Similarly, many African governments have increased efforts to achieve self-sufficiency in food production. Policymakers hope that the African Continental Free Trade Area (ACFTA), established in 2018, can provide the economies of scale and productivity gains needed to boost domestic food production and reduce the region's vulnerability to external shocks.
Egypt, which in 2021 relied on both Russia and Ukraine for almost 77pc of total wheat imports, is a case in point. Its government has provided fiscal incentives, including raising procurement prices, to increase domestic wheat production enough to meet at least 70pc of domestic consumption. Preliminary estimates of the effectiveness of such policies seem promising, with some forecasts showing that Africa is set to produce 30.5 million tons of wheat this fiscal year, an increase of more than 18pc from 2021.
The same goes for fertilizers. Before the war in Ukraine, countries such as Ghana, Ivory Coast, and Mauritania imported 20pc-50pc of their fertilizers from Russia. This dependence on imports has stifled domestic agriculture; while global fertilizer use averaged 137Kg per hectare, the average across Africa was a dismal 20Kg per hectare in 2018.
But African businesses and governments have since taken steps to expand domestic production. For example, the industrial conglomerate Dangote Group opened the world's second-largest production facility earlier this year in Lagos, Nigeria. The new facility is expected to produce three million metric tons of low-cost, nitrogen-based urea. The Dangote Group is also building another Nigerian plant near Port Harcourt.
And in Morocco, the state-owned OCP Group is working with other African governments and financial institutions to build fertiliser plants across the continent. Next year, OCP plans to begin building a 2.4 billion dollars fertilizer facility that will employ Ethiopian natural gas.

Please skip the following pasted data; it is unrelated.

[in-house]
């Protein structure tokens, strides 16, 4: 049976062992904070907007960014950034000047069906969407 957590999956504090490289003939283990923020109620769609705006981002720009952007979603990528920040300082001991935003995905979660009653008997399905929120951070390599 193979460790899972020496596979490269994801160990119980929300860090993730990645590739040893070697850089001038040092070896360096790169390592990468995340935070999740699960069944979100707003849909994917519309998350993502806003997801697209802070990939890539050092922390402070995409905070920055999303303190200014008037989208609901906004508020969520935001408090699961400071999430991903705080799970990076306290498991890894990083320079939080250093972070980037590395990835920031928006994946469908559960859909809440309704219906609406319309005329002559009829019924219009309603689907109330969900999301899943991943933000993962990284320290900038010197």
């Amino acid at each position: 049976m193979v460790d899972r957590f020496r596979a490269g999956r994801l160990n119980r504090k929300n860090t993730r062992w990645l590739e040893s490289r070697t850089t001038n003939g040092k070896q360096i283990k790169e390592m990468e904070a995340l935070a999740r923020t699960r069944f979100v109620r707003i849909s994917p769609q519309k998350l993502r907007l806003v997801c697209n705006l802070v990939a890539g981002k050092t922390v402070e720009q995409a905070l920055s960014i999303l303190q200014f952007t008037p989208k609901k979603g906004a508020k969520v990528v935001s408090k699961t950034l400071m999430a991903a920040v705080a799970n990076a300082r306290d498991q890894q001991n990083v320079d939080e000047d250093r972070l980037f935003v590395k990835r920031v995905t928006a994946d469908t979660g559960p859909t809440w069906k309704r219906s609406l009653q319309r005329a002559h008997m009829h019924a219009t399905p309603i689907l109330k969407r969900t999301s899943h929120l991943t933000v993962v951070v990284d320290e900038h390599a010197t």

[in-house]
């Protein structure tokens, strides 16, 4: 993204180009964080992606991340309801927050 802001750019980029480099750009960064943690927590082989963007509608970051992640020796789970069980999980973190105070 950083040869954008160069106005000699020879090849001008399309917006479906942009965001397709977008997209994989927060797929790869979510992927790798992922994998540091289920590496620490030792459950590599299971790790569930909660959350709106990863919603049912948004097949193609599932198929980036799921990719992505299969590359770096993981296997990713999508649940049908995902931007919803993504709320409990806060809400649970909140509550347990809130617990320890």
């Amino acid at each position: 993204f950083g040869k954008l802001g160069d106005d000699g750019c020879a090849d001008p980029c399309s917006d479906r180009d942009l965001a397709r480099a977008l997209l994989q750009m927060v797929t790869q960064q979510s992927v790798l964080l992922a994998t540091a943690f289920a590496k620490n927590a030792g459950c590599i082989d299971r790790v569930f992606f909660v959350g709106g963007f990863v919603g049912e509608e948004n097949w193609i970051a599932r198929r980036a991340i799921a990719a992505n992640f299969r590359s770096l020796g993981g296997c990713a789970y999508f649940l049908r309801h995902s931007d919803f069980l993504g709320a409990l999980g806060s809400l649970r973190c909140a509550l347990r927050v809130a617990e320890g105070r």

The success of these import-substitution policies will have significant implications for the region. Several African countries have enough raw materials to produce the fertilizers needed to meet growing regional (and global) demand. Expanding production capacity will promote the commodity-based industrialization model, which will also help diversify Africa's sources of growth, reducing the continent's unhealthy dependence on commodity-price cycles and strengthening its resilience to global shocks.
Given Africa's projected population growth, agriculture and agribusiness could become growth industries, creating jobs in regions where unemployment has been chronically high for decades and accelerating the continent's economic transformation. The growth of agribusinesses and rising fertilizer production will also boost productivity and reduce post-harvest losses.
Raising African farmers' yields and boosting agricultural productivity is crucial to achieving self-sufficiency in food production. These policies will also close large and growing holes in most countries' balance of payments, strengthen macroeconomic stability, and put the region on a path toward fiscal health and increased debt sustainability.
But Africa must aim higher. The continent has the land and climate needed to become the world's breadbasket – and a geopolitical force to be reckoned with.
PUBLISHED ON Dec 17,2022 [ VOL 23 , NO 1181]